The Gourmet Detective
Getting Social At
Lexington Social House
by Michele Elyzabeth and Pamela Price
There are so many wonderful restaurants in Los Angeles that as reviewers, it is quite difficult to follow the progress of the eateries that we have visited. In our 16th Issue, we paid a visit to the newly opened “Lexington Social House” located at 1718 N. Vine Street in Hollywood and were very impressed. So when we met Diane Clemenhagen, their wine and events manager, at the COL*COA Film Festival, we thought the time had come to revisit the place and get acquainted with the new chef, David Feau. Lexington Social House, which opened in June of 2011, is the brainchild of brother-sister duo Jeremy and Junella Chin, a New York real estate developer and doctor respectively. Pamela and I were anxious to see how it held up!
It is not unusual for restaurants which have been opened for a few years to show their age, but in this instance, LSHl has not. The restaurant was as beautiful as we remembered it. We were greeted by Diane who offered us a tour of the place. All of the adjectives: chic, inviting, distinguished, soothing, glamorous, which we had used three years ago, still applied. Just as before, we felt quite welcome. Going through the patio we noticed the huge fireplace setting the mood. There, Diane organizes different events including a night of poetry where you can come to spend a relaxing evening listening to beautiful readings. We understood that next they will host a wine night where you will be able to participate in wine tastings. The club portion to the left of the marble bar is still active and features many genres of music, from jazz to Brazilian, salsa, etc. Lexington still retains its traditional dining room where the classic Queen Anne chairs with five legs meets the contemporary art and design. The outdoor space breathes comfort and entertainment. Though we could go on and on about the ambiance, let’s not forget that our main reason for going there was to check out Chef David Feau’s cuisine and we surely were ready for it.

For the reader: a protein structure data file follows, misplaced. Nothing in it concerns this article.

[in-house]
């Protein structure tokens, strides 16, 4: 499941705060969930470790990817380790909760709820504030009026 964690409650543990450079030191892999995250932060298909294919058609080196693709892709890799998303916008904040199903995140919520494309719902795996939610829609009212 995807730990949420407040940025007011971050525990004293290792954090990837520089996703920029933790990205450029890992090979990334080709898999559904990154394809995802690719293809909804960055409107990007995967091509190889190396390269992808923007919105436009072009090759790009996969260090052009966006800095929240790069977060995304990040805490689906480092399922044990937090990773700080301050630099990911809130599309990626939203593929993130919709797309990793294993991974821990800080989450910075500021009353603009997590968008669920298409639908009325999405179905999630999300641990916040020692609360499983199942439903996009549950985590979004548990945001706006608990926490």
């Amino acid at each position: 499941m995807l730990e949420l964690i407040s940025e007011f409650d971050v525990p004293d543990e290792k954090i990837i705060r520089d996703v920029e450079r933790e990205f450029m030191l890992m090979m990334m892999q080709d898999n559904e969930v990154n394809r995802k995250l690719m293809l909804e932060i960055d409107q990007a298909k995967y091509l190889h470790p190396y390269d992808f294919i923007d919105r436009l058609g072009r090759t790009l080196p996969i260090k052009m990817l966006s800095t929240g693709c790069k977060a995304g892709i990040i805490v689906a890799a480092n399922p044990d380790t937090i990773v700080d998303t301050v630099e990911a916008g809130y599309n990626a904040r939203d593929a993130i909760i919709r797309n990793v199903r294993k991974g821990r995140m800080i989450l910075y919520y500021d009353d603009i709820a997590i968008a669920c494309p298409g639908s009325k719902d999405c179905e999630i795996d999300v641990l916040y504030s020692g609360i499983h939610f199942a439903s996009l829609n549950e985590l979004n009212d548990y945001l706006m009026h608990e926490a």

Chef Feau is accompanied by his Chef de Cuisine, Ryan Kluver. Feau is no stranger to classic culinary art, being the former Executive Chef at venues such as Patina, The Royce, New York City’s Lutèce, as well as at Bistrot de L’Etoile and at Le Miravile of Paris. He was trained under the guidance of “the best of the best,” Chef Guy Savoy in Paris.
As in all of our reviews, we always take the Chef’s suggestions and taste the signature dishes. In this case, that means most of the menu. We started with one of our favorites, the Mini Crab Cakes ($10), which are gluten free and have the surface consistency of a falafel ball, a nice change from the usual crumby fried crab cakes. The five mini-cakes are served with ginger, turmeric and hot slaw. For salad, the Goat Cheese “Crotin” Gratinee ($14) is a mache salad with bacon vinaigrette, egg and bits of bacon. This is the heartiest of salads and a delicious combination, where the bacon compliments the rich goat cheese.
If there is one theme we noticed throughout the meal, it is that each dish always has greens to accompany, from grilled vegetables to arugula. Next was the Poached and Seared Beef Tongue ($14) with pickled sauce on a bed of spinach salad. You would not expect a dish with tongue in the title to be as tender as this beef was, it was tender to perfection. Although this is an appetizer, it could also be served as an entree.
If you want to share, Lexington’s house selection flatbread pizzas are perfect. For the meat lovers, try the Tarte Flambee with caramelized onions, guanciale, bacon and dressed with arugula. What is guianciale, you ask? It’s an Italian cured meat prepared from pork jowl or cheeks. This is extremely rich, making the pizza very filling.
For the formal entrees, their Pan Roasted Salmon ($22) is fresh and cooked perfectly with scrumptious baby artichokes, barigoule sunchokes (also known as the Jerusalem artichoke) and nantes carrots. Michele’s favorite was the zesty Grilled Half Chicken ($22) with glazed heirloom carrots, sugar snap peas and pea tendrils. On the other hand, my preferred main dish was the Braised Beef Brisket with salsify puree and grilled vegetables. The beef was so tender it could melt in your mouth. The brisket is offered on the Lexington’s special menu, which they’ve catered for the theater-goers at the Pantages just down the street. The Prix-Fixe menu is available with two courses at $29 or $37 with dessert and the restaurant validates your parking so you don’t have to worry about finding a new spot in between dinner and the show.
As for the dessert, it’s still as sweet and delicious as before. The ultimate comfort dessert is the Lexington’s Monkey Bread ($8), homemade with brown sugar walnuts and a coconut sorbet. Be sure to dip the bread in the sorbet! But the go-to is their Berry Cheesecake ($8), the size of a petite tart with fresh raspberries lining the crown.
Not only is the food as impressive as before, but the prices are even more affordable and the portions are just right. Whether you’re seeing a Broadway/LA show at The Pantages or a concert at The Fonda Theatre, you must do yourself a favor and dine at the Lexington Social House, or even stop by for a cocktail or too.